In the power market, the beast of circular debt keeps rising.
The overwhelming cause of the circular debt build-up that is officially expected to reach the Rs2.8 trillion mark by June 30 is poor governance. This is almost half of the country’s overall tax revenue of roughly Rs5.5tr this year.
According to a report submitted by the Power Division to the Cabinet Committee on Energy (CCOE) last week, this means an addition of Rs500 billion during the current fiscal year at an average rate of almost Rs42bn per month.
The study is based on real checked circular debt data as of 30 Nov 2020 and is forecast for the remaining 2020-21 period. It includes the circular debt breakdown in terms of operational/non-operational, comparison of the build-up of last and current year, and payment/unpaid and budgeted/unbudgeted subsidy payments.
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It is striking that the root cause of the debt build-up is the combination of lopsided decision-making, faulty estimates, bad management and ineffective activities, non-payment by the public sector and a handicapped regulatory system. Put clearly, the government is liable for the mess.
The circular debt will increase by Rs152bn in 2020-21 due to distribution losses (Rs35bn) and under-recoveries (Rs117bn)
The result, however, is the multiplying cost in the form of repeated tariff increases in different shapes and heads for the honest and paying customers, with another increase of about Rs3.34 per unit on the cards. In addition to the expense of poor governance and non-payments in the form of the borrowing cost surcharge, quarterly and monthly changes and taxes, the government legitimately empowers electricity producers through the regulatory mechanism to charge the price of a little over 15pc tariff losses.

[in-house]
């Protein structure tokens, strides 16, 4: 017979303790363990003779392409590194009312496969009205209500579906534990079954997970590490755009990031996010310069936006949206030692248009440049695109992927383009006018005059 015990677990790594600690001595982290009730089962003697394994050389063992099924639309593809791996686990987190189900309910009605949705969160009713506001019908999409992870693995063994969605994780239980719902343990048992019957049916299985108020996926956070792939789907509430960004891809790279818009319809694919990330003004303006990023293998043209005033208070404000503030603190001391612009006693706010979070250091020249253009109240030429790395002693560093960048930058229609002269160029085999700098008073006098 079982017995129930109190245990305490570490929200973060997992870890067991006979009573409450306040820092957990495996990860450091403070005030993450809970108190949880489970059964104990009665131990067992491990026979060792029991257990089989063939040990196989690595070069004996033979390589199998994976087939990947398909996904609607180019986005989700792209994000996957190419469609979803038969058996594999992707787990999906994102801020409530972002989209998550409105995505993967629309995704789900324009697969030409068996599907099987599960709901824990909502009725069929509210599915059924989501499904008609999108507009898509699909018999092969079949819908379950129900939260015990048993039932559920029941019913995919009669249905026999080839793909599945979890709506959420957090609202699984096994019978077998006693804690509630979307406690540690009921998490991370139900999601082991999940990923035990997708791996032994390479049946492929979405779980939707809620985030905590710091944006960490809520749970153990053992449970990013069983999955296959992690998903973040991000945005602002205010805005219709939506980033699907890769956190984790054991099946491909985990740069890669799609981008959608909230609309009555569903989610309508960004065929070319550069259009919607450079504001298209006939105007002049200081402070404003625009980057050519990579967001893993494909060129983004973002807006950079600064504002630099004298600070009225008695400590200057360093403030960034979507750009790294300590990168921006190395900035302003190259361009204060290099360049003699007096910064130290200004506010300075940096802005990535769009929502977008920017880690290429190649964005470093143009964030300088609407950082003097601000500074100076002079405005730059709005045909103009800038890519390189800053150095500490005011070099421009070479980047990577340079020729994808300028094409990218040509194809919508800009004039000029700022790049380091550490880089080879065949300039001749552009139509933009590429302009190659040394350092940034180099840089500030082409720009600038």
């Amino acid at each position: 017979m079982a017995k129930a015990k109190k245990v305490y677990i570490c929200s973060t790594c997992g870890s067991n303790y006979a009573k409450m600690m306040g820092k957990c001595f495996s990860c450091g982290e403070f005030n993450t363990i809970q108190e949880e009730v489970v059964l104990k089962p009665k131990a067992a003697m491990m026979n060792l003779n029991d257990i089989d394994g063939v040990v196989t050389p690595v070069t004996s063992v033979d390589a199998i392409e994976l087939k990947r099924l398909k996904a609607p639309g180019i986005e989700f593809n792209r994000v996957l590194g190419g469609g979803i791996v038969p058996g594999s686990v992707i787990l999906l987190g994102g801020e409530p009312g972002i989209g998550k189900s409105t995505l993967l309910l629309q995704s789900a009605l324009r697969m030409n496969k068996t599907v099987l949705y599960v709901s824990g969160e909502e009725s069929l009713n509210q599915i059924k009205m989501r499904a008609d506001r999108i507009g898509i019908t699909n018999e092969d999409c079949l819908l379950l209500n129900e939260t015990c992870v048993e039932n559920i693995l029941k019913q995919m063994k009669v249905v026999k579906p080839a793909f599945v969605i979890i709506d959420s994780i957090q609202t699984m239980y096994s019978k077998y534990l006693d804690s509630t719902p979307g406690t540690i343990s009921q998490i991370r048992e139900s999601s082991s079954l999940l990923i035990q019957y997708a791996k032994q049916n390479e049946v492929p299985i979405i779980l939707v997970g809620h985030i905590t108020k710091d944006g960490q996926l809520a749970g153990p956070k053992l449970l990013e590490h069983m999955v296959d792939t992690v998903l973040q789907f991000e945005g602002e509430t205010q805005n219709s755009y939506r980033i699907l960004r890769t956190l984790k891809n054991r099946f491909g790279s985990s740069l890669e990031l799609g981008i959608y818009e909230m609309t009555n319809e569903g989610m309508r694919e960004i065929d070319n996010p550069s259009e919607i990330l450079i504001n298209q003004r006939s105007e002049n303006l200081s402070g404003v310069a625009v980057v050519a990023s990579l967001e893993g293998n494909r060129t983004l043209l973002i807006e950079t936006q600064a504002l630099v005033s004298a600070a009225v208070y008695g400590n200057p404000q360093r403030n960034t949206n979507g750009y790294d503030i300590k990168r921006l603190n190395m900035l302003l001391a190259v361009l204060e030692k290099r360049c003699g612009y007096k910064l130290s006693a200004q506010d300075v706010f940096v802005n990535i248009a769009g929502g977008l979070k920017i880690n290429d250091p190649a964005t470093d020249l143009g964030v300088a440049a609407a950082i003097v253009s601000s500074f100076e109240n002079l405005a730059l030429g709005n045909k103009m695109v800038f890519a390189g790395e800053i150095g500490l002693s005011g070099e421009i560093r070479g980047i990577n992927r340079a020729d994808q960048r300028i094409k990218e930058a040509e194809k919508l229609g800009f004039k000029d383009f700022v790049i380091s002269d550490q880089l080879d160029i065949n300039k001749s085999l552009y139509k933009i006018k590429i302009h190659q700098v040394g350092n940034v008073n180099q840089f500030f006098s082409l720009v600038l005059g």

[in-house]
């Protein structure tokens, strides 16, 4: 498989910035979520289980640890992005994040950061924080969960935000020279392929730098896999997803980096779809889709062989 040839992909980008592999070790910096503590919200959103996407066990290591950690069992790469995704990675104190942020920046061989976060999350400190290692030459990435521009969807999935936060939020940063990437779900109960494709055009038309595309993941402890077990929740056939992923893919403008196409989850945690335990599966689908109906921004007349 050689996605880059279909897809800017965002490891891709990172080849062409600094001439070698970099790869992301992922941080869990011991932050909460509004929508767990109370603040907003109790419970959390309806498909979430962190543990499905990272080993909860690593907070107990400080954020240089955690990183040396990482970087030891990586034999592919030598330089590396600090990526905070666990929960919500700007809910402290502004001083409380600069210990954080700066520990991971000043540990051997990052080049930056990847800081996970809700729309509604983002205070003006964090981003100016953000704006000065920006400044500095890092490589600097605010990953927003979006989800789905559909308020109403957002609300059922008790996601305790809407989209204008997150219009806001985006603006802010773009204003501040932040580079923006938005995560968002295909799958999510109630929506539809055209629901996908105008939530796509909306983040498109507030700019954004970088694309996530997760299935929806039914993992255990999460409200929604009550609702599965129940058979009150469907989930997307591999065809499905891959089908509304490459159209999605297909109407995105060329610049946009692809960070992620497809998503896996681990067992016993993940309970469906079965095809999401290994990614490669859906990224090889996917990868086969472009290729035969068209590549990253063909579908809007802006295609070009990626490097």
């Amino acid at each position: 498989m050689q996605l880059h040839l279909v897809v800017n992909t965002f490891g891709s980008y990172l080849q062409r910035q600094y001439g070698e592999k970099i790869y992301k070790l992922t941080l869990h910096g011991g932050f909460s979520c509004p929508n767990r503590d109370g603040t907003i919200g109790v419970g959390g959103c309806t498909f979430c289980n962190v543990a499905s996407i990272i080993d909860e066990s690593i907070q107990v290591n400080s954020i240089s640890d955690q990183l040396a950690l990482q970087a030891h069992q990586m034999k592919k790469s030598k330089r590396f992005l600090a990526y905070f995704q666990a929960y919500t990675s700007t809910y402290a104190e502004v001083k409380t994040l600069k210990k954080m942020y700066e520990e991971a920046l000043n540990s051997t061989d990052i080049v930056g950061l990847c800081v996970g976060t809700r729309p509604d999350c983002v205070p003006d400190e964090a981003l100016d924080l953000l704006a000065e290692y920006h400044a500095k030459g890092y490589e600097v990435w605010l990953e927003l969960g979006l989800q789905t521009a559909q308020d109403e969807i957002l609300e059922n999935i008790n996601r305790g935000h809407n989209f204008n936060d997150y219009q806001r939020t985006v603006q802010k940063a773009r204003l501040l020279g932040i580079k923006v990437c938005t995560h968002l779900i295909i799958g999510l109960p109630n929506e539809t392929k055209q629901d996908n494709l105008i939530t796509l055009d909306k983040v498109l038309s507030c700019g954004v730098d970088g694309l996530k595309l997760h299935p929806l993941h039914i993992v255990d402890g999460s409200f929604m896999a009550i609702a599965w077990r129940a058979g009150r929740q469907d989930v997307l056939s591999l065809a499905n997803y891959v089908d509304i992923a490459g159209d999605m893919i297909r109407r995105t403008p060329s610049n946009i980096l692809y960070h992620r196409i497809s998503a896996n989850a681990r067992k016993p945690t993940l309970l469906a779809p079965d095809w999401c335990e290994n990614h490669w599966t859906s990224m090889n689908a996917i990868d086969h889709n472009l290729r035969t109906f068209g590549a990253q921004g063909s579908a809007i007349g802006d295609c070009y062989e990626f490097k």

With an average increase of Rs538bn or a monthly increase of Rs44.8bn, the last fiscal year ended with a circular debt of Rs2.15tr. The total circular debt increased to Rs2.3tr as of Nov 30, 2020, showing an increase of Rs156bn or Rs31.2bn per month in the first five months. The circular debt rose by Rs179bn at the rate of Rs35.8bn per month during the same five months last fiscal year.
Of the Rs2.3tr stock on 30 November 2020, Rs1.2tr is payable to independent power producers (IPPs), Rs996bn is parked in the Power Holding Private Ltd (PHPL) of the Power Division and Rs97bn is payable to fuel suppliers by generation firms. By the end of the current fiscal year, the payables to IPPs are expected to increase above Rs1.7tr, although two other elements will remain virtually unchanged, making the overall circular debt equivalent to Rs2.8tr.
This means that, from December to June (seven months), the Power Division projects an increase of Rs500bn in the circular debt at the rate of Rs71.4bn per month. At an average of almost Rs55bn per month, the overall increase in the full fiscal year will be around Rs655bn. This addition will be attributed to prior-year modifications, considering the recovery of Rs225bn. The debt addition would otherwise have been about Rs880bn.
The Power Division has projected, based on a template provided by the CCOE, that the circular debt will increase by Rs152bn in the current fiscal year due to distribution losses (Rs35bn) and under-recovery (Rs117bn). On the basis of existing tariffs, a total subsidy of Rs317bn was requested. But only Rs144bn was budgeted by the Ministry of Finance, leaving an unbudgeted subsidy gap of Rs177bn. Rs143bn, including Rs80bn additional mark-up to IPPs in 2020-21, is expected to be added to the interest charges on delayed payments to IPPs and PHPL mark-up.